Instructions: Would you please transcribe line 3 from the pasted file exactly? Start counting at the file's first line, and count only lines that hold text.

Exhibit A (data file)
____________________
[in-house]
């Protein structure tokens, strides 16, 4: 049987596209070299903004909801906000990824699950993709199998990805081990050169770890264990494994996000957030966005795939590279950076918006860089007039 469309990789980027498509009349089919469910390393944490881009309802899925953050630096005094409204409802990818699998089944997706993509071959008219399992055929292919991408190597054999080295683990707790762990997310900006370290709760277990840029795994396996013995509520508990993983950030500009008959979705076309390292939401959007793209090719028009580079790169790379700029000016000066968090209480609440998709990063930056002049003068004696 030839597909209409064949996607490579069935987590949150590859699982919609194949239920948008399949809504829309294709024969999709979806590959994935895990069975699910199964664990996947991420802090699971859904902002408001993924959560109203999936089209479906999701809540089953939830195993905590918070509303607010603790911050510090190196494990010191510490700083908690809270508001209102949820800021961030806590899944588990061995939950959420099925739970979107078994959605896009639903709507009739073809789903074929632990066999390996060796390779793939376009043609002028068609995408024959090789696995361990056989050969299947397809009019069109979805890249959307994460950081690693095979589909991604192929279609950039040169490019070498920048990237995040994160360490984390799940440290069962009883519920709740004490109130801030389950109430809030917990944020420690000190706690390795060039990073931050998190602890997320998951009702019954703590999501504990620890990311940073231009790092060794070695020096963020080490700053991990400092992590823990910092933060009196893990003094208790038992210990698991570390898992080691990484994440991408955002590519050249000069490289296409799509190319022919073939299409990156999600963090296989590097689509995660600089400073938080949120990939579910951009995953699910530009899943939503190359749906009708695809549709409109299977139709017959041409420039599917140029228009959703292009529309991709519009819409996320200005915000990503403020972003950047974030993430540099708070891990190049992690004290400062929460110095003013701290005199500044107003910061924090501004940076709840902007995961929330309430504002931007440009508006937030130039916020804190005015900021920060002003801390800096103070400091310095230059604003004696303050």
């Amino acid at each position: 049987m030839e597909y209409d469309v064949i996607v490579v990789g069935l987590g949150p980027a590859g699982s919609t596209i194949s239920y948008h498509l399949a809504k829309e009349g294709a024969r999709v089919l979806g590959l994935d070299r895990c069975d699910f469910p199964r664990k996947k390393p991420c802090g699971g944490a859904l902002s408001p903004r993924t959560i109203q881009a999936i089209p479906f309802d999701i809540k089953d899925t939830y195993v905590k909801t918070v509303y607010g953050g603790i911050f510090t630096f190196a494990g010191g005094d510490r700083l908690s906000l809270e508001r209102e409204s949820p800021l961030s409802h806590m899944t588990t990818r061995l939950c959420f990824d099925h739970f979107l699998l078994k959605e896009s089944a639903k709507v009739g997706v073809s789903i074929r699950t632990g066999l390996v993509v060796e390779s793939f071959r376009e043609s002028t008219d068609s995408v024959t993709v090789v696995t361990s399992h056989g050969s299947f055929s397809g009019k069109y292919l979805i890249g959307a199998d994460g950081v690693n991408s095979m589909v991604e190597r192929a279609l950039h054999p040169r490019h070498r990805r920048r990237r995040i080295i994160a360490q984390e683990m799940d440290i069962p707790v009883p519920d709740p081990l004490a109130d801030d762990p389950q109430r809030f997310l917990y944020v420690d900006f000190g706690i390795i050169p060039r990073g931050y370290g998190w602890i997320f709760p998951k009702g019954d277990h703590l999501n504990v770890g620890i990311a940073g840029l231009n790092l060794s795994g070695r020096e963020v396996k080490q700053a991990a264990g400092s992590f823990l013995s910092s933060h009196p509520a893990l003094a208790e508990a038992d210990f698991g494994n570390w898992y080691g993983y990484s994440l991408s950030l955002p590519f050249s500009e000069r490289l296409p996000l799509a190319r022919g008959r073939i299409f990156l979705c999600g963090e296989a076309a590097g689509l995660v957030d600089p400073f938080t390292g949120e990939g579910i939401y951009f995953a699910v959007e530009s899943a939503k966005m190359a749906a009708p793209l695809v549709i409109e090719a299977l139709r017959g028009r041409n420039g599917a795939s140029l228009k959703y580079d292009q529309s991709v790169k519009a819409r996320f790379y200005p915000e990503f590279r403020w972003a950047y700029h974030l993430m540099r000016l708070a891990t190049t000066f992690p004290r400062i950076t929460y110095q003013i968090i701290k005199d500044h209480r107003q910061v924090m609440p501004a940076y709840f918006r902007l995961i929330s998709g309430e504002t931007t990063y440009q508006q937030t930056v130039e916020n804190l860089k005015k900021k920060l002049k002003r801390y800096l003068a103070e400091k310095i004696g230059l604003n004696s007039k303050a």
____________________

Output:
């Amino acid at each position: 049987m030839e597909y209409d469309v064949i996607v490579v990789g069935l987590g949150p980027a590859g699982s919609t596209i194949s239920y948008h498509l399949a809504k829309e009349g294709a024969r999709v089919l979806g590959l994935d070299r895990c069975d699910f469910p199964r664990k996947k390393p991420c802090g699971g944490a859904l902002s408001p903004r993924t959560i109203q881009a999936i089209p479906f309802d999701i809540k089953d899925t939830y195993v905590k909801t918070v509303y607010g953050g603790i911050f510090t630096f190196a494990g010191g005094d510490r700083l908690s906000l809270e508001r209102e409204s949820p800021l961030s409802h806590m899944t588990t990818r061995l939950c959420f990824d099925h739970f979107l699998l078994k959605e896009s089944a639903k709507v009739g997706v073809s789903i074929r699950t632990g066999l390996v993509v060796e390779s793939f071959r376009e043609s002028t008219d068609s995408v024959t993709v090789v696995t361990s399992h056989g050969s299947f055929s397809g009019k069109y292919l979805i890249g959307a199998d994460g950081v690693n991408s095979m589909v991604e190597r192929a279609l950039h054999p040169r490019h070498r990805r920048r990237r995040i080295i994160a360490q984390e683990m799940d440290i069962p707790v009883p519920d709740p081990l004490a109130d801030d762990p389950q109430r809030f997310l917990y944020v420690d900006f000190g706690i390795i050169p060039r990073g931050y370290g998190w602890i997320f709760p998951k009702g019954d277990h703590l999501n504990v770890g620890i990311a940073g840029l231009n790092l060794s795994g070695r020096e963020v396996k080490q700053a991990a264990g400092s992590f823990l013995s910092s933060h009196p509520a893990l003094a208790e508990a038992d210990f698991g494994n570390w898992y080691g993983y990484s994440l991408s950030l955002p590519f050249s500009e000069r490289l296409p996000l799509a190319r022919g008959r073939i299409f990156l979705c999600g963090e296989a076309a590097g689509l995660v957030d600089p400073f938080t390292g949120e990939g579910i939401y951009f995953a699910v959007e530009s899943a939503k966005m190359a749906a009708p793209l695809v549709i409109e090719a299977l139709r017959g028009r041409n420039g599917a795939s140029l228009k959703y580079d292009q529309s991709v790169k519009a819409r996320f790379y200005p915000e990503f590279r403020w972003a950047y700029h974030l993430m540099r000016l708070a891990t190049t000066f992690p004290r400062i950076t929460y110095q003013i968090i701290k005199d500044h209480r107003q910061v924090m609440p501004a940076y709840f918006r902007l995961i929330s998709g309430e504002t931007t990063y440009q508006q937030t930056v130039e916020n804190l860089k005015k900021k920060l002049k002003r801390y800096l003068a103070e400091k310095i004696g230059l604003n004696s007039k303050a």